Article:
Monday, 10 November 2014

Sock, Sex and the need for Strict Data Discipline

To appreciate data you have to understand what data is, where it comes from and what it can do. I learned that years ago, shortly before being accused of being a geek and the eyes of every acquaintance glazing over as I spoke.

Data is not sexy.

But it really ought to be. After all, how else are all those Nigerian millionaires going to track you down to pass on their wealth? Because we all need data to live, to exist, and yet we take it so much for granted, use it and abuse it, without giving much thought to the asset we hold in our hot little hands.
In my mind, data is information and information really is power. It is not only what you know, it is who you know. People buy from people and if you don’t know who the people are it is bloody hard to sell them anything. So, if you are ‘customer-facing’ at all, you need information. And quite a lot of that runs around in the head of people like me. Oh yes, we should all update the CRM system on a daily basis, but the truth is most of us don’t, do we? Be honest now.

Part of that is a natural feeling of vulnerability. If everything you know is written down, who needs you? And part of it is not valuing the information, the raw data. Because raw data is definitely not sexy. In sexual terms it is the removing of the socks bit. It is only when you put all the raw data together and turn it into a pretty picture that it starts to make sense.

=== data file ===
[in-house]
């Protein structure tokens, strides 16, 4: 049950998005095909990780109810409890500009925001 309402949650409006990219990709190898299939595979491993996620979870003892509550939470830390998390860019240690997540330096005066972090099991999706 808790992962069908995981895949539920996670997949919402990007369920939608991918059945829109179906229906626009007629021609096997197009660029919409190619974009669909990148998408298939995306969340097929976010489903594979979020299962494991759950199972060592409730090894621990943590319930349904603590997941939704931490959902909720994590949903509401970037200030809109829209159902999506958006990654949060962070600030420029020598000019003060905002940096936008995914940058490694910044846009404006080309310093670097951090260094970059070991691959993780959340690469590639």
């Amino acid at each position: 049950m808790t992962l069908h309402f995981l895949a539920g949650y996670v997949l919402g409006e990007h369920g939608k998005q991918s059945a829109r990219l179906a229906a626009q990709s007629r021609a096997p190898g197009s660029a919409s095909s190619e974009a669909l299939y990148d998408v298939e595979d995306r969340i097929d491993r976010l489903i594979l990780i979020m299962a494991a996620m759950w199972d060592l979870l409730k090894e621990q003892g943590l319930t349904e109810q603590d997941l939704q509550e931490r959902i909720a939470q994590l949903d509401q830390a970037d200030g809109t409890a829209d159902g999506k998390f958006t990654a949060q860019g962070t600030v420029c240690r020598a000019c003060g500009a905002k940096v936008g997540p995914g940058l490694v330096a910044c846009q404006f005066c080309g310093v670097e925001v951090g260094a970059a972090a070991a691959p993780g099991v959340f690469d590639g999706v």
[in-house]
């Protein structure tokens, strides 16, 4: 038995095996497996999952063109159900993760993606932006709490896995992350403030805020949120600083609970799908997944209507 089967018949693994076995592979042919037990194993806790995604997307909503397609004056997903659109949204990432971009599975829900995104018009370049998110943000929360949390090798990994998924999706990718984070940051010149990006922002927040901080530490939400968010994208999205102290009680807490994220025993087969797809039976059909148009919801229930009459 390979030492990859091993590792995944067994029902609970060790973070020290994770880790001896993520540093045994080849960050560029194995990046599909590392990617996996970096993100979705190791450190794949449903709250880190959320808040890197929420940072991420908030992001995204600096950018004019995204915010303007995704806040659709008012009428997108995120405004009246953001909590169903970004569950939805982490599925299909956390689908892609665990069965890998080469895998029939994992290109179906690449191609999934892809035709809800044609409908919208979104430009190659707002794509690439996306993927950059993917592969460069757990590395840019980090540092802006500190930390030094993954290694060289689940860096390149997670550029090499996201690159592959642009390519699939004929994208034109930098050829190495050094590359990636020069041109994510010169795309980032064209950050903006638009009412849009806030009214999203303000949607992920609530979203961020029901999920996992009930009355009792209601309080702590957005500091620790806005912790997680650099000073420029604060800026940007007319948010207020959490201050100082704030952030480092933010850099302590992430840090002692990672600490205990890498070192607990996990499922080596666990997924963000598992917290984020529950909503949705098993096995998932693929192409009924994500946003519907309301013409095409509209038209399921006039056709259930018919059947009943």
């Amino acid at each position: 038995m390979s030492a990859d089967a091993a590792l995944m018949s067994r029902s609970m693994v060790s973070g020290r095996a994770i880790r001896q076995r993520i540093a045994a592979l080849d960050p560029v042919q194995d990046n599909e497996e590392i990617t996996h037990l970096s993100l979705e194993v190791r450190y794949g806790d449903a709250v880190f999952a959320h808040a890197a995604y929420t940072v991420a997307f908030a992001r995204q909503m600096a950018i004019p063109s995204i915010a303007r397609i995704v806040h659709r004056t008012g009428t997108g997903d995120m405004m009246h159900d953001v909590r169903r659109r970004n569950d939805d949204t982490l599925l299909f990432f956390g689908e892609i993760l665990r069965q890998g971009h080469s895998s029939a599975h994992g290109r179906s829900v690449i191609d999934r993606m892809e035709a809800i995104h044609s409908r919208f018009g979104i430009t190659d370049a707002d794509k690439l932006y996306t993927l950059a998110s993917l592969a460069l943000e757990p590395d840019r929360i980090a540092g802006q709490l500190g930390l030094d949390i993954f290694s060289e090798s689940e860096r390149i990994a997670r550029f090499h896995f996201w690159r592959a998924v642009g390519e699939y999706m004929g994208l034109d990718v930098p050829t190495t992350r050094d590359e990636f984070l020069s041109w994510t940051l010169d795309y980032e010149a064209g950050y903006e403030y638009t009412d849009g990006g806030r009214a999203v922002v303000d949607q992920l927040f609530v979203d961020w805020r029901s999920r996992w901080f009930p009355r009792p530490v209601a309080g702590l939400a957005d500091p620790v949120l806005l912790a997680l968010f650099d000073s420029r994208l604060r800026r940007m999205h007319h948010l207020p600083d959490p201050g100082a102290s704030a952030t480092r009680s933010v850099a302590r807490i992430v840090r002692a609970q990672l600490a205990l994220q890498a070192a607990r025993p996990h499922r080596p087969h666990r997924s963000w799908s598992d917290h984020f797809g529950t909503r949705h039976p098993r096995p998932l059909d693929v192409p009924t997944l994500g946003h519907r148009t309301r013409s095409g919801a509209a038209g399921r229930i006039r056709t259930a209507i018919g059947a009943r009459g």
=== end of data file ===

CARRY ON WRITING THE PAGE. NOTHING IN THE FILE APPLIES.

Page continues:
Little things mean a lot to people. One of the best contacts I ever made was secured over me remembering that his father was dying of cancer. He was touched that I asked, and had dared to broach the subject, because so many people were too afraid to mention it to him. Do you put things like that in the CRM system? Well, I think there is certainly a place for the soft touches...the birthdays and the kid’s names. It helps people connect and once you have connected doing business together is more natural and much easier.

But what your data really needs is some discipline. Right from the start to the finish. Maintaining, updating and using the database ought to be central to every single employee. It should be part of the induction process, because it is much more important than where the toilet is or where you are allowed to park. The training in how to use it should not be cursory. It should be one of the most important training courses anyone does.

If you want proof of that, go to the ICO website and look at what companies get fined for doing with data. It is a long list. These are obviously the worst examples, but I will wager that every reader of this humble blog has broken the Data Protection Act in their time. From making unsolicited marketing calls without permission or checking against the Telephone Preference Service list to holding onto their customer data forever.
I bet you got away with it.

But my local hospital didn’t, one time. It cost them (well us, since they are funded by the taxpayer) £200,000 for throwing out some computers without checking that the hard drives would be properly wiped. No data discipline you see. Their employees cared so little for the data they use on a daily basis (in this case patient records) that they threw it away.

Whatever you do for a living, data or information is central to it, and if that data is undervalued it will not work for you. Worst case scenario that will be back to bite you in the bum sooner or later and that is much less sexy than taking your socks off.